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Updated: Nov 5, 2019

By Phil Taylor-Parker | October 18, 2019

Is solar worth it for the typical homeowner in 2019? That’s the question we’ll set out to answer in this article. (Here’s a quick summary, though: if you own your home and connect to the grid, the answer is most likely “yes.”)

Some background for context: the solar industry has experienced rapid growth in recent years. In 2009, less than 20GW of solar capacity was installed worldwide. In 2019, that number has skyrocketed above 480GW—a rate of 24x growth in just a decade. 

That growth has been made possible by rapid technological advancements. In the same timeframe, the cost of a fully-installed system dropped from $7.14/watt in 2010 down to around $2.50/watt in 2019. That means you can go solar today for about one-third of what it would have cost 10 years ago.

So solar is getting cheaper, and the technology is improving all the time—but does that make it better than other options?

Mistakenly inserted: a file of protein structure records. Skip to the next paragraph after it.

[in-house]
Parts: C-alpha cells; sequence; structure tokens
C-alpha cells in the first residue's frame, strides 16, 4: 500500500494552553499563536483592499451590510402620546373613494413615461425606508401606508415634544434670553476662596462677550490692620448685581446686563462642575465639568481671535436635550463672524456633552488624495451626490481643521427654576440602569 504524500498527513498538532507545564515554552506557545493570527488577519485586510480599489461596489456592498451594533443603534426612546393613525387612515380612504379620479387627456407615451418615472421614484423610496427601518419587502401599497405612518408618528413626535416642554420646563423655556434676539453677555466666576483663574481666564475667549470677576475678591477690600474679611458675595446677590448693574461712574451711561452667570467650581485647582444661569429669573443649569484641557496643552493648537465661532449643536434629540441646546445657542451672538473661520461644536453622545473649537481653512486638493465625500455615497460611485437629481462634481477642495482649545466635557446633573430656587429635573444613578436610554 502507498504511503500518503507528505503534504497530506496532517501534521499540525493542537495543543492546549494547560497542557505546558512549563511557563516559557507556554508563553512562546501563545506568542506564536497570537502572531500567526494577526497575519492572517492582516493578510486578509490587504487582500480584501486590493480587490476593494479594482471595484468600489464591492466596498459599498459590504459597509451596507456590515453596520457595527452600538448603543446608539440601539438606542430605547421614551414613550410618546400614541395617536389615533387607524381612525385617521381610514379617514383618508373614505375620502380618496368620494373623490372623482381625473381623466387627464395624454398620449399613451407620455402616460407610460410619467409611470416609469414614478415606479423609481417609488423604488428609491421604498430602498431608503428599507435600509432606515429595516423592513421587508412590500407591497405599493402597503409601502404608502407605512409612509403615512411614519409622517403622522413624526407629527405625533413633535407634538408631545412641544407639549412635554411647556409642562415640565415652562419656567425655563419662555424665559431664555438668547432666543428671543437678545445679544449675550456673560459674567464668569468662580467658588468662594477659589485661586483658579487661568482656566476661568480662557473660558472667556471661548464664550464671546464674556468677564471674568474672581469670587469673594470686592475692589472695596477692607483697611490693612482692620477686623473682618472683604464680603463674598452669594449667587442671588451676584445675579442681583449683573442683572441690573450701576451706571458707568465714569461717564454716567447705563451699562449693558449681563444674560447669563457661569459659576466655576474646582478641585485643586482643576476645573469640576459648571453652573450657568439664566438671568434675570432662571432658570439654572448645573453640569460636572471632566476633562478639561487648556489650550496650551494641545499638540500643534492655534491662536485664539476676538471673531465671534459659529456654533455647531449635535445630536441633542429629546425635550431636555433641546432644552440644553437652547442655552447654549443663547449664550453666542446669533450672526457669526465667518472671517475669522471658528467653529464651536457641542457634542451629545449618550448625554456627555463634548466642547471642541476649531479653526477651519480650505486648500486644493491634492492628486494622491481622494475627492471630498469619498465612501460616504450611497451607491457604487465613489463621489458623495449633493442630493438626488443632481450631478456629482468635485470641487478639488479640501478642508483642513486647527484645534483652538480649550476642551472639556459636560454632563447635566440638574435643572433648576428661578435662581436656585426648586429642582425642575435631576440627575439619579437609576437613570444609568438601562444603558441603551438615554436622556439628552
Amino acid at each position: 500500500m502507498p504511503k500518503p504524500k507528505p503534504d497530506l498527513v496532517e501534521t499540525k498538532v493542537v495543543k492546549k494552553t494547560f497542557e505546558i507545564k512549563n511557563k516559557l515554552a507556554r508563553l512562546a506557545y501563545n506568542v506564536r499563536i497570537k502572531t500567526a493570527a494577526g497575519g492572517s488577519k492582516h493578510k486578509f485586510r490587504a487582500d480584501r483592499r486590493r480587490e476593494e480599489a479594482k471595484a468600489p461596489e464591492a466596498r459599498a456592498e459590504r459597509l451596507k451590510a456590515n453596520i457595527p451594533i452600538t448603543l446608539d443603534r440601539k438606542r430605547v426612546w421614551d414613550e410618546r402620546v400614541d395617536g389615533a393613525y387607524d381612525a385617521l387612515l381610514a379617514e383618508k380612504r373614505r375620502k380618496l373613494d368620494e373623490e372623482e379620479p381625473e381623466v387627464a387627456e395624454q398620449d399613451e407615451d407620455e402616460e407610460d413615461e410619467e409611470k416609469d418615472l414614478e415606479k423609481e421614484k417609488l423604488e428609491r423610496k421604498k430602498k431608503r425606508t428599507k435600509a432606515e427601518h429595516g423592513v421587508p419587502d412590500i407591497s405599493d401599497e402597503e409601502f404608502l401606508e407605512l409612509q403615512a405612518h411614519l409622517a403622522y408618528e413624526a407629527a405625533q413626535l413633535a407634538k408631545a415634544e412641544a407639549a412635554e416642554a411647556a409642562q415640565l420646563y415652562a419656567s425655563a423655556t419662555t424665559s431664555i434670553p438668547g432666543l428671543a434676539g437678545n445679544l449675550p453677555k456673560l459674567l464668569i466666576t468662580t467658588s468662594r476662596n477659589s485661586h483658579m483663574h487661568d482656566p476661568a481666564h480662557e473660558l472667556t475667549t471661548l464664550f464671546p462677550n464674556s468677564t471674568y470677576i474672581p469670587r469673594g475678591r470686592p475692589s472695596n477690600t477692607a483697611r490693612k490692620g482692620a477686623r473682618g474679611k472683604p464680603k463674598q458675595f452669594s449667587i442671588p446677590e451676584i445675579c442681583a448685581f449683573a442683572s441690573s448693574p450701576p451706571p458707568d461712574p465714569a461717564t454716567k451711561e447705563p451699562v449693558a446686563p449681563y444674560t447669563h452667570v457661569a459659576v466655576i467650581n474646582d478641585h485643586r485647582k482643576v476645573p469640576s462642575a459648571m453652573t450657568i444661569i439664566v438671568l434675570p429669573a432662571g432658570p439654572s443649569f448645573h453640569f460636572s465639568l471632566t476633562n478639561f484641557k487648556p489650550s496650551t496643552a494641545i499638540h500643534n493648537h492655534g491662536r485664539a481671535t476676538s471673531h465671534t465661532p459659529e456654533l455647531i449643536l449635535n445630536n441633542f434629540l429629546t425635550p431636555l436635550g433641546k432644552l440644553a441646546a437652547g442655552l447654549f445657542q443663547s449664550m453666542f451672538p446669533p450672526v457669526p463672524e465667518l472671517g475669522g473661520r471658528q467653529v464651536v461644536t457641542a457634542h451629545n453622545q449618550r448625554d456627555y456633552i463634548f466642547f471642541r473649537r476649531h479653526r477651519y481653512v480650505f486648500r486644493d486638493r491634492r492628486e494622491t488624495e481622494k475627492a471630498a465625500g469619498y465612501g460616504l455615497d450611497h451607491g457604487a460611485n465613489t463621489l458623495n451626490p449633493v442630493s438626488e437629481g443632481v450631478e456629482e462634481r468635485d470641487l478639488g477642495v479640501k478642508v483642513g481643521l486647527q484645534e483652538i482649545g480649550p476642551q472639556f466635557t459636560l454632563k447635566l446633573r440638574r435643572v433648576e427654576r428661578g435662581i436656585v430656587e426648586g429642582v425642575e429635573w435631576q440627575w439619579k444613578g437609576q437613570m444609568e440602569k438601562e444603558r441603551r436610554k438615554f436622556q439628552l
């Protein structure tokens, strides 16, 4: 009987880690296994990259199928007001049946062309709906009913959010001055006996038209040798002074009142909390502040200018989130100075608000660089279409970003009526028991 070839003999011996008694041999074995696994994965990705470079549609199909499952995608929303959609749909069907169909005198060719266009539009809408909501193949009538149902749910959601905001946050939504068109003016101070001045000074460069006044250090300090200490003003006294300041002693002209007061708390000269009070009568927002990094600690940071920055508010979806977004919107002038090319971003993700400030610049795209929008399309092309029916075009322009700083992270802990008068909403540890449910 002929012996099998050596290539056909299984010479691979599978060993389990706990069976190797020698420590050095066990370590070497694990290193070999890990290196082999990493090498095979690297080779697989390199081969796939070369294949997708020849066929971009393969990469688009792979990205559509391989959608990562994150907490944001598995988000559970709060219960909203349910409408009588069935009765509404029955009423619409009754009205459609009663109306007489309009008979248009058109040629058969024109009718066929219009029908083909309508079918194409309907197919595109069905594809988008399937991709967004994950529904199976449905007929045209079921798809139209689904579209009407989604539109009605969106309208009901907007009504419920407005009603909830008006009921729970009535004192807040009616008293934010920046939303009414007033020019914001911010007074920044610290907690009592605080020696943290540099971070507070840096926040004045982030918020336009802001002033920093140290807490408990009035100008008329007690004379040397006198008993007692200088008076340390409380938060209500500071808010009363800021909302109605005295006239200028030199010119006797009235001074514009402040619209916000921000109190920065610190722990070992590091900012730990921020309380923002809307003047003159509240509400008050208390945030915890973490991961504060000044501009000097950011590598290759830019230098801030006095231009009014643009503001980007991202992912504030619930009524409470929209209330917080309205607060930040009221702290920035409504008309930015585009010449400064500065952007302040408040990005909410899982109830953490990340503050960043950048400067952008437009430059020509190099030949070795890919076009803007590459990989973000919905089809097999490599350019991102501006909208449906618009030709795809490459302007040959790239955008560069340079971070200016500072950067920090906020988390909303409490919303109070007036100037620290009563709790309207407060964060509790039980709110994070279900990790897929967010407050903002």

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To answer that, it’s not enough to compare the cost of solar against historical benchmarks. We have to look at how solar stacks up against alternative methods of delivering power to your home, because solar is really only worth the investment if it can outperform the other options on the market.

For grid-tied systems, the math is pretty simple: compare the cost of solar against the cost of buying power from the utility company. Don’t worry—we’ve written this article to walk you through the math.

The math in this article focuses on grid-tied payback period, but the process can be applied to evaluate off-grid systems as well. Instead of utility power, though, you’ll need to compare solar to the costs of running a power line to your property (if possible), or look at alternative power sources, like wind, hydro, or a trusty generator. Sometimes a combination of methods (like solar + a backup generator) may be the smartest option.

How Solar Pays For Itself

Grid-tied homeowners buy electricity from the local utility company at a set rate. The national average in the US is around 13 cents/kWh (source). 

When you go solar and connect to the grid, that bill is reduced (or completely eliminated) because you are generating your own power instead of buying it from the utility.

To figure out whether going solar is a smart investment, simply compare the lifetime cost of utility power against the lifetime cost of going solar.

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